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Joe Rogan Quickly Fact-Checked After Sharing Fake Post Claiming Steven Seagal Joined Russian Military

Joe Rogan Quickly Fact-Checked After Sharing Fake Post Claiming Steven Seagal Joined Russian Military
Michael S. Schwartz/Getty Images; Tristar Media/Getty Images

After being subjected to much scrutiny for promoting false claims about COVID-19 vaccinations and repeated use of the n-word on his Spotify-backed podcast, it appears Joe Rogan hasn't learned the value of fact checking.

Rogan is again being cited for spreading misinformation.

This time, Rogan shared a story claiming 69-year-old former action star Steven Seagal had joined the Russian military.

On Monday, Rogan made light of the Russia-Ukraine conflict by sharing a now-deleted screenshot of the Under Siege actor wearing combat fatigues and toting a machine gun.

“If I had to guess the plot of this f'ked up movie we’re living through I would say we are about 14 hours from the arrival of the aliens," wrote Rogan in the caption for his Instagram post.

The screenshot's headline read:

"Intelligence agencies around the world have spotted American actor Steven Seagal among Russian special forces positioned around the outskirts of Gostomel airfield near Kyiv captured by Russian airborne troops.”


However, eagle-eyed users wise to Rogan pointed out the image was a production still of Seagal from either the 2017 film, Cartels or his 2016 movie Sniper, according to Queerty.

Regardless of the movie, the photograph was not an actual shot of the 69-year-old actor joining the Russian military in invading Ukraine.

According to the New York Post, one follower wrote:

"This is obviously photoshopped though. I may be a beluga whale but I do make memes for a living so I like to think I can detect a meme with my sonar.”

Another detractor made a valid point.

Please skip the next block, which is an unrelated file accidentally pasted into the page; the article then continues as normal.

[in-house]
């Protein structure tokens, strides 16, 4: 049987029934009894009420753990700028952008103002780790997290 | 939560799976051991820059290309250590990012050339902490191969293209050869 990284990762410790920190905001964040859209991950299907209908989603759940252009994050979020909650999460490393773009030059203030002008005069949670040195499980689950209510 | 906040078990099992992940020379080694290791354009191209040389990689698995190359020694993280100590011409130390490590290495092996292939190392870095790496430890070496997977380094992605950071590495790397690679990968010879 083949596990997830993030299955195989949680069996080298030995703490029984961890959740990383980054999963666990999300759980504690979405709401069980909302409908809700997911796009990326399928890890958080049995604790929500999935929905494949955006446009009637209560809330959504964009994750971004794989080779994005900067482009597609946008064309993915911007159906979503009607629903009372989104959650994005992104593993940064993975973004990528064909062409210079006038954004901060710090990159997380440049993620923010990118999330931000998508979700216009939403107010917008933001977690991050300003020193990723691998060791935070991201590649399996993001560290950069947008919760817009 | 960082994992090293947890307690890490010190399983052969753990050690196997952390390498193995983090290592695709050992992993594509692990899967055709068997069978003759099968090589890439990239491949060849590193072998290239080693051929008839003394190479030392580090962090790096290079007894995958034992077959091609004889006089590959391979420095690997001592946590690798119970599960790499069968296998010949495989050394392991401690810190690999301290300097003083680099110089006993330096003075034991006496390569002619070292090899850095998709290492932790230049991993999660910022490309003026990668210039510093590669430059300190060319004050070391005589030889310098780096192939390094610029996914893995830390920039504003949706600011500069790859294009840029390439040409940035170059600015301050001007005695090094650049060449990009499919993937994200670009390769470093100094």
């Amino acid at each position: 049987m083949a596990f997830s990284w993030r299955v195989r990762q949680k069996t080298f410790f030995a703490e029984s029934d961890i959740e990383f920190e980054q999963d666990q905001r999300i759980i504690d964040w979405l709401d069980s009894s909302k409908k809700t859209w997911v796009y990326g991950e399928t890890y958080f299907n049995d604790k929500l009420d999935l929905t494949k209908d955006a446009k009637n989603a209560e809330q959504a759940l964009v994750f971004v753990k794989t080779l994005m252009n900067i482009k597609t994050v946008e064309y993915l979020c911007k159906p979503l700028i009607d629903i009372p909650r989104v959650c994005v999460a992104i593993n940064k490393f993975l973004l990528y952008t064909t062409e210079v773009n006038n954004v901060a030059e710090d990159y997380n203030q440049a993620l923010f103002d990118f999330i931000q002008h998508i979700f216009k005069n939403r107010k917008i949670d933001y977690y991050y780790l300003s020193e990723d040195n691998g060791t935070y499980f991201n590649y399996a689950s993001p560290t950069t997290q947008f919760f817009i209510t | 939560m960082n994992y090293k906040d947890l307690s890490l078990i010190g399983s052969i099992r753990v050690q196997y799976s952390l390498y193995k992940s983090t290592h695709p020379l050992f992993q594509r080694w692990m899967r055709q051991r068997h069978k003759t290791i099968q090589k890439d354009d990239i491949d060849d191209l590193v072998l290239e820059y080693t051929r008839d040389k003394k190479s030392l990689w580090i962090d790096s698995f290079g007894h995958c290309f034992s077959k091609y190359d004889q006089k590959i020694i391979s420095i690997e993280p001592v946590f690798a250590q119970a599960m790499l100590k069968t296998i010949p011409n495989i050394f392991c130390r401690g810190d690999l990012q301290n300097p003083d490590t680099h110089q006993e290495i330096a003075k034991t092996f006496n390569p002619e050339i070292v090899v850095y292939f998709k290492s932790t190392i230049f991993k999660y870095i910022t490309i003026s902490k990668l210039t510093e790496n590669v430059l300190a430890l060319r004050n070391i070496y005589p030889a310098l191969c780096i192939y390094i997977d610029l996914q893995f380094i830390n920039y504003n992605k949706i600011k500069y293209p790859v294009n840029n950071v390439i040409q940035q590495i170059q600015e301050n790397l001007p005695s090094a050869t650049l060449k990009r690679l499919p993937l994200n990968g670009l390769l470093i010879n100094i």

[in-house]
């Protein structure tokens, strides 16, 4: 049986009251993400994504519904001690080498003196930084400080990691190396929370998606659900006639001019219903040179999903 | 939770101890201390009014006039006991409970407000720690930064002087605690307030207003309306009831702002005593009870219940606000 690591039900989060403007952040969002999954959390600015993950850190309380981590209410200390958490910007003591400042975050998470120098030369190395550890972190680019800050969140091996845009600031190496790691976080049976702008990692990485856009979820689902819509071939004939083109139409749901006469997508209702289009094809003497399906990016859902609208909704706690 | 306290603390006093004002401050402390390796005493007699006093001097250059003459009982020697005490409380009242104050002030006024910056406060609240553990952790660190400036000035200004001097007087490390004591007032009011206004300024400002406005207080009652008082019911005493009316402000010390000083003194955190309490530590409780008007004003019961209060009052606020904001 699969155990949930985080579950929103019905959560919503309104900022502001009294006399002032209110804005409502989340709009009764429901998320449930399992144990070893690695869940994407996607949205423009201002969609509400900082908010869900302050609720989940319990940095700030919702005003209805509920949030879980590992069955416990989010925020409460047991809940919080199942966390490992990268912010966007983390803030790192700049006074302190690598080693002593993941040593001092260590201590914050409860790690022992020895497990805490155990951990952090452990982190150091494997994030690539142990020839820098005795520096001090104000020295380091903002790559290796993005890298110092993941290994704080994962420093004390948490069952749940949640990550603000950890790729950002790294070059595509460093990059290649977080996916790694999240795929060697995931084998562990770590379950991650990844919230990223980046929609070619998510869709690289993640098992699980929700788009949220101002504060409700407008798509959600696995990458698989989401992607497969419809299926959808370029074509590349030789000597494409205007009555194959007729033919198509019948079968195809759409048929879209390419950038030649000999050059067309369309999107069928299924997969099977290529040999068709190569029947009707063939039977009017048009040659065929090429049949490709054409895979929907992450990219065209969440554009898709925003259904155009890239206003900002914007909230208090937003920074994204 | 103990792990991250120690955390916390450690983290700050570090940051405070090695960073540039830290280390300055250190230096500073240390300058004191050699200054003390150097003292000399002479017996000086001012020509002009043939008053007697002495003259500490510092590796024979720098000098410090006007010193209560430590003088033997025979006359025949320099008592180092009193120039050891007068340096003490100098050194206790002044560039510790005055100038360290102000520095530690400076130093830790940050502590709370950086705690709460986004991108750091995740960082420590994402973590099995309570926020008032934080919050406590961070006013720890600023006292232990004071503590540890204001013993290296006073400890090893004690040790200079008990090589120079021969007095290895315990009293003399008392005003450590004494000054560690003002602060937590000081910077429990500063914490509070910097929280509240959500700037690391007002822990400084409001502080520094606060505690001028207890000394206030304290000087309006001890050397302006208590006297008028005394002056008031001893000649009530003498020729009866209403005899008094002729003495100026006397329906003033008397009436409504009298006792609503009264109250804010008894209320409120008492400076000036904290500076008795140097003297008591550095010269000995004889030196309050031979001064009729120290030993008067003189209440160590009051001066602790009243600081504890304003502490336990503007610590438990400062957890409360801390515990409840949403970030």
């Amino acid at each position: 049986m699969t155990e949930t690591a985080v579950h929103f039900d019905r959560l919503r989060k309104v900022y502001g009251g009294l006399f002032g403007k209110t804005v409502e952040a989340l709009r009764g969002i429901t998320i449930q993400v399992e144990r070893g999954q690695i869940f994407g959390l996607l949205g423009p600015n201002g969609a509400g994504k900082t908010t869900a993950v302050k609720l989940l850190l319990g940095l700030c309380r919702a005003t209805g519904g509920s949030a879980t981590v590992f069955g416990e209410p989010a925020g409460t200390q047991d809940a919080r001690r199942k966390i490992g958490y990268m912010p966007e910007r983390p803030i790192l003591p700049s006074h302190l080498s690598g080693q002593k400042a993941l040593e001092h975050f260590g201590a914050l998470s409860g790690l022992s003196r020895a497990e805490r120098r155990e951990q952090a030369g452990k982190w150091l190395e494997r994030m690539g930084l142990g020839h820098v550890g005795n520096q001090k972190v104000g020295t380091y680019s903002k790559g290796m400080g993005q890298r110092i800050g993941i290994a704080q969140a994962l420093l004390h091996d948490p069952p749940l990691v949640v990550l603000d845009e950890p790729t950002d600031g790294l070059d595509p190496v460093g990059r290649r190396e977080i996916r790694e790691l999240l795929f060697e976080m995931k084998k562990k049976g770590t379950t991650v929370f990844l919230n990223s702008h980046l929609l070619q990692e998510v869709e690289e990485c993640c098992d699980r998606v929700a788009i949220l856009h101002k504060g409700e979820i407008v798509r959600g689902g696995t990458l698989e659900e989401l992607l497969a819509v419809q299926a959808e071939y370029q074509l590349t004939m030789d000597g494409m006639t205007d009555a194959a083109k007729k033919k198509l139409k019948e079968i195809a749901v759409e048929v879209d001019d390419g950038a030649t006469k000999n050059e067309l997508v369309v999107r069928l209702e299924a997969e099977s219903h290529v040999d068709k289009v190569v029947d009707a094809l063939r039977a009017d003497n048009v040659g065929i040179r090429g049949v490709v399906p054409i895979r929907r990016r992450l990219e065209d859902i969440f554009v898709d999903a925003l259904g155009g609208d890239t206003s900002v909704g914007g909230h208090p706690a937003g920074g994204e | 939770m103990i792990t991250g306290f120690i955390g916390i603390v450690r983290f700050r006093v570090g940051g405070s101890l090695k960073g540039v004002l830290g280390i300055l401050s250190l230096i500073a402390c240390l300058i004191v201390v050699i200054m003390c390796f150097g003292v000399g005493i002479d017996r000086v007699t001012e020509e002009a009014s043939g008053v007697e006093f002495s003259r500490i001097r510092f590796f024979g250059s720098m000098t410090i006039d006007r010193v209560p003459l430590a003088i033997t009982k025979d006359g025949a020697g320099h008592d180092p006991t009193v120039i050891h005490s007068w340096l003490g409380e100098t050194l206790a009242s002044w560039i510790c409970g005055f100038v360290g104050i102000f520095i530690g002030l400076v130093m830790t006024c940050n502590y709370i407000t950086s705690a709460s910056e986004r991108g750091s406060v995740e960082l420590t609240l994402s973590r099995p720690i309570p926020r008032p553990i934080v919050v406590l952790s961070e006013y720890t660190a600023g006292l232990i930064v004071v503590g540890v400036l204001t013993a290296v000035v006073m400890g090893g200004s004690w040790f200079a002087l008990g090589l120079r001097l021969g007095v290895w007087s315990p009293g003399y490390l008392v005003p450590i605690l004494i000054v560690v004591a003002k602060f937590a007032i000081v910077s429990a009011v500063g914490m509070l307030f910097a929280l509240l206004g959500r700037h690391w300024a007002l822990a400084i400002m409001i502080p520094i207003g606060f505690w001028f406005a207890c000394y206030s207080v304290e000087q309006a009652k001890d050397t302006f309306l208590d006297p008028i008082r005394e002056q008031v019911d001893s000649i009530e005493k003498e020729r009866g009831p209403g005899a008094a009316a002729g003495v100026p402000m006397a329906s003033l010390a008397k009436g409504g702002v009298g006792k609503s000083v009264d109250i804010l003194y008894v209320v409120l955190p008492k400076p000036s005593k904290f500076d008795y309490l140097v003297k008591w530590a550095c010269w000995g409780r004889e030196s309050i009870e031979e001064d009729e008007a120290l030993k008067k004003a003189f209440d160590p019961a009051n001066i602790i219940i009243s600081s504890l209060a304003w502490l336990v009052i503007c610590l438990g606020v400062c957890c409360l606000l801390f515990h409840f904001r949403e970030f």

“For anyone who thinks this is real: it’s quite cold—about -2°C—in most of Ukraine. This photo was clearly shot on a warm day.”

They added:

@joerogan I’d laugh, but my friends are dying."

Given Rogan's background as a comedian, some dedicated followers insisted the post was a joke.

But his attempt at making a joke at the expense of the overseas crisis–in which Ukrainian civilians have been fighting for their lives against Russian military forces–didn't spare him from becoming a punchline himself or from being ridiculed.

Rogan has since updated his post, citing a 2017 article from The Washington Post about how Seagal was banned from Ukraine as a national security threat.

"I deleted my earlier post about Steven Seagal being in Ukraine because it was parody, which isn’t surprising, but honestly it wouldn’t be surprising if it was true either,” Rogan wrote.

“He was banned from Ukraine in 2017 because he was labeled as a national security threat. I, like all of you hope the tragic situation is resolved there quickly.”

Rogan's latest scandal followed his quest to "do better" after being blasted for how he used his platform through Spotify–which led to prominent musicians, like David Crosby, Neil Young, India Arie, and Joni Mitchell, to pull their music in protest.